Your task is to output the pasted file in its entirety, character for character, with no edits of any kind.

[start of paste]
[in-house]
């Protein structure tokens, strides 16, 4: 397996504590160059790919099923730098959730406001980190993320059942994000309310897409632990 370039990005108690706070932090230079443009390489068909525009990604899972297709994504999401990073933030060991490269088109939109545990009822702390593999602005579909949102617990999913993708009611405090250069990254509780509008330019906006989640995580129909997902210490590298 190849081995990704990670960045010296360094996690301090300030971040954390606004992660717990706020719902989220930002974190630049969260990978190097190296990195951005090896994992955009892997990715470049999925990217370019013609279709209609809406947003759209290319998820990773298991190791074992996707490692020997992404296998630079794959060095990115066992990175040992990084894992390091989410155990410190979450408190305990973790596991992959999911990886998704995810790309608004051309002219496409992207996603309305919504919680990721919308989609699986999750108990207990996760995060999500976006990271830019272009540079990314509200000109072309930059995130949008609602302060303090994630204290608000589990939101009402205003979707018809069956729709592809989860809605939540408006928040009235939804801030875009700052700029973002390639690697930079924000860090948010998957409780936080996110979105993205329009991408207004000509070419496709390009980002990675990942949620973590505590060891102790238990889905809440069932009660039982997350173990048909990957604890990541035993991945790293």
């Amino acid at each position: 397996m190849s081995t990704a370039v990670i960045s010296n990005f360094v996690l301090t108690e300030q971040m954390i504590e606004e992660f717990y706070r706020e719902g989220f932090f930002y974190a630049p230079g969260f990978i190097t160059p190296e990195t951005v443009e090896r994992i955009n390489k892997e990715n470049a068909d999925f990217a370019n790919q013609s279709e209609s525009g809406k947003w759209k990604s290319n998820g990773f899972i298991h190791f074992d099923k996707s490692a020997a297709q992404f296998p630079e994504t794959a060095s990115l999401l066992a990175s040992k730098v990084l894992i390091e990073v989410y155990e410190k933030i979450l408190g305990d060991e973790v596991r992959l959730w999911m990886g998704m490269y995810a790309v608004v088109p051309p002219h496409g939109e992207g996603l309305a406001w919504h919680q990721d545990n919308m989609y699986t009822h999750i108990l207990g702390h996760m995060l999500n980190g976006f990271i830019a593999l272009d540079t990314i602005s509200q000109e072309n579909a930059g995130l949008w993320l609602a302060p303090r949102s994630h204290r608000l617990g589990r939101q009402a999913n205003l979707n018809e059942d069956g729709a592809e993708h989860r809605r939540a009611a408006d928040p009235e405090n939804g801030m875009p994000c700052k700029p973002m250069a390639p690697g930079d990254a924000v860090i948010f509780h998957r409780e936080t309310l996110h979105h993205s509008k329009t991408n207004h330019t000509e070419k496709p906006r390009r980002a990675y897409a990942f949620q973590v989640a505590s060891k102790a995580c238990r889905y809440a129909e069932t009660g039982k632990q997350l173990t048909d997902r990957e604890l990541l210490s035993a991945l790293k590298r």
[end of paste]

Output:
[in-house]
């Protein structure tokens, strides 16, 4: 397996504590160059790919099923730098959730406001980190993320059942994000309310897409632990 370039990005108690706070932090230079443009390489068909525009990604899972297709994504999401990073933030060991490269088109939109545990009822702390593999602005579909949102617990999913993708009611405090250069990254509780509008330019906006989640995580129909997902210490590298 190849081995990704990670960045010296360094996690301090300030971040954390606004992660717990706020719902989220930002974190630049969260990978190097190296990195951005090896994992955009892997990715470049999925990217370019013609279709209609809406947003759209290319998820990773298991190791074992996707490692020997992404296998630079794959060095990115066992990175040992990084894992390091989410155990410190979450408190305990973790596991992959999911990886998704995810790309608004051309002219496409992207996603309305919504919680990721919308989609699986999750108990207990996760995060999500976006990271830019272009540079990314509200000109072309930059995130949008609602302060303090994630204290608000589990939101009402205003979707018809069956729709592809989860809605939540408006928040009235939804801030875009700052700029973002390639690697930079924000860090948010998957409780936080996110979105993205329009991408207004000509070419496709390009980002990675990942949620973590505590060891102790238990889905809440069932009660039982997350173990048909990957604890990541035993991945790293």
């Amino acid at each position: 397996m190849s081995t990704a370039v990670i960045s010296n990005f360094v996690l301090t108690e300030q971040m954390i504590e606004e992660f717990y706070r706020e719902g989220f932090f930002y974190a630049p230079g969260f990978i190097t160059p190296e990195t951005v443009e090896r994992i955009n390489k892997e990715n470049a068909d999925f990217a370019n790919q013609s279709e209609s525009g809406k947003w759209k990604s290319n998820g990773f899972i298991h190791f074992d099923k996707s490692a020997a297709q992404f296998p630079e994504t794959a060095s990115l999401l066992a990175s040992k730098v990084l894992i390091e990073v989410y155990e410190k933030i979450l408190g305990d060991e973790v596991r992959l959730w999911m990886g998704m490269y995810a790309v608004v088109p051309p002219h496409g939109e992207g996603l309305a406001w919504h919680q990721d545990n919308m989609y699986t009822h999750i108990l207990g702390h996760m995060l999500n980190g976006f990271i830019a593999l272009d540079t990314i602005s509200q000109e072309n579909a930059g995130l949008w993320l609602a302060p303090r949102s994630h204290r608000l617990g589990r939101q009402a999913n205003l979707n018809e059942d069956g729709a592809e993708h989860r809605r939540a009611a408006d928040p009235e405090n939804g801030m875009p994000c700052k700029p973002m250069a390639p690697g930079d990254a924000v860090i948010f509780h998957r409780e936080t309310l996110h979105h993205s509008k329009t991408n207004h330019t000509e070419k496709p906006r390009r980002a990675y897409a990942f949620q973590v989640a505590s060891k102790a995580c238990r889905y809440a129909e069932t009660g039982k632990q997350l173990t048909d997902r990957e604890l990541l210490s035993a991945l790293k590298r």